Tuesday, September 23, 2008

The United States of Goldman Sachs

Reversing course yet again, Secretary of the Treasury and former head of Goldman Sachs, Henry Paulson, announced today his intention to scrap his $700 billion bailout plan for the financial services industry, and instead ceded the government’s power to print money directly to his former employers. Said Paulson, “everybody knows Goldman owns the government. Who’s kidding whom? Let’s just make it official.”

Reaction has been swift. Senator Barack Obama’s top financial advisor, former Clinton Treasury Secretary and former Goldman head himself, Robert Rubin, proclaimed the proposal “full of merit,” and “a meaningful improvement over the current system.” Said Rubin, “although the credit default swap market was pretty much a license to print money, this should streamline the process, and I think markets will react positively to this innovative new approach from Treasury.”

Famed deregulator and top economic advisor to Senator John McCain (at least until the “Whiner-gate” dust-up) Phil Gramm announced from his marbled offices at Swiss Investment Bank UBS that he “believed the fundamentals of the plan are sound, but a few of the details of sharing the currency printing power among major investment banks remain to be worked out.”

Markets were up sharply, with its 11,000 point gain being both the single biggest one day percentage and point gain in the Dow’s history. Similar increases were seen on both the Nasdaq and S& P 500.

Speaker of the House Nancy Pelosi buoyed markets with her comments that “I am so tired of writing a blank check for George Bush’s pointless wars that I am seriously entertaining the idea of at least writing a blank check for someone else, and, after all, they own our party.”

Some dark clouds did loom on the horizon. Senate Banking Committee Chairman Chris Dodd expressed substantial pique that none of the 4,742 text messages he had sent to Secretary Paulson in the past week had been responded to. Said Dodd, “ I know we’re an irrelevance, but couldn’t he at least have the common courtesy not to rub it in?”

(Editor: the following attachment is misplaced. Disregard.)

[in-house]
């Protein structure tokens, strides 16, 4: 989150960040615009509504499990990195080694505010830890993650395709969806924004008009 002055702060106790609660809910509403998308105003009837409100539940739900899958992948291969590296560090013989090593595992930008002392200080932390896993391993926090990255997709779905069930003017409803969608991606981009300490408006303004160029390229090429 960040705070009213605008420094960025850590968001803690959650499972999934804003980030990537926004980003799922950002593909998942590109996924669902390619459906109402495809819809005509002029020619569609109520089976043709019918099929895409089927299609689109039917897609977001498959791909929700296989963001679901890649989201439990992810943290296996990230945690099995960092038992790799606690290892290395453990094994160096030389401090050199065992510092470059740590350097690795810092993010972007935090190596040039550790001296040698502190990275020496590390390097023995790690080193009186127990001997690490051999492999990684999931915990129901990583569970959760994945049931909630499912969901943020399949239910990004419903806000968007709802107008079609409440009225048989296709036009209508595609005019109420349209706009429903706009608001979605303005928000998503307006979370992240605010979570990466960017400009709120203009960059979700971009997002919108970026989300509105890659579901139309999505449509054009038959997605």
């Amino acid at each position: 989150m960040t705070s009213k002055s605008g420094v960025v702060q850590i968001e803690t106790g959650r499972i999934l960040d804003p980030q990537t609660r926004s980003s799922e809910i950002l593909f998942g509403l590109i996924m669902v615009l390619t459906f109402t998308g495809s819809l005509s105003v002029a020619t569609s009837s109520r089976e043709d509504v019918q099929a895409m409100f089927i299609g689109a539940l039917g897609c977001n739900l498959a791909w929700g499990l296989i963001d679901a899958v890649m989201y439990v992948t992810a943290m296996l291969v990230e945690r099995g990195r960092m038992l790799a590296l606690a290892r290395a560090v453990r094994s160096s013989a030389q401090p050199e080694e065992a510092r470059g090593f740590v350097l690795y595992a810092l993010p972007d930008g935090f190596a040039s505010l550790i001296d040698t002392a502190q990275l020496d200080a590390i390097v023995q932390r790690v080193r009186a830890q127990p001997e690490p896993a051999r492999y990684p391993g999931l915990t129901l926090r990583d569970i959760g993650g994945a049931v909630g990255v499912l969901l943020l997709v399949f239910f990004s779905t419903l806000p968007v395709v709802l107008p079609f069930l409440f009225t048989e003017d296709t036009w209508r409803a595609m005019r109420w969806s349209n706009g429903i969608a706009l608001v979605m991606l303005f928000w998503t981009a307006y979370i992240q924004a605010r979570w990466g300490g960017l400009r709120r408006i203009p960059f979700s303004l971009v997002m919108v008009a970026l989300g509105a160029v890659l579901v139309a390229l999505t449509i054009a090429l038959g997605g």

Asked for comment McCain running mate Sarah Palin said she was fed up with economic distractions from the real issues of the day and challenged either Senators Joe Biden or Barack Obama to a “moose dressing competition,” saying “that’s what the American people really care about.”

Alan Greenspan, the legendary former head of the Federal Reserve was wildly enthusiastic, saying “at last we can begin to pull back on the underperforming aspects of the economy and focus on only the most productive sectors.” Said Greenspan, “by focusing on the printing of money we will be able to prune, substantially, unproductive activities, like agriculture, manufacturing, medical care, transportation, education, and construction.”

Congressman and two-time presidential candidate Dennis Kucinich expressed outrage: “They are selling out our country. They are betraying our country. George Bush, and Henry Paulson could not have done more damage to our economy if they had handed it over to Osama bin Laden.”

Reached for comment in his remarkably palatial residence in a hidden location in Saudi Arabia, bin Laden begged to disagree. “What I did to the Twin Towers of your World Trade Center, Bush, and Paulson, and Clinton, and Rubin, and McCain and Gramm, that is what they have done to the economy of the whole planet. Even I couldn’t begin to compete with that.”

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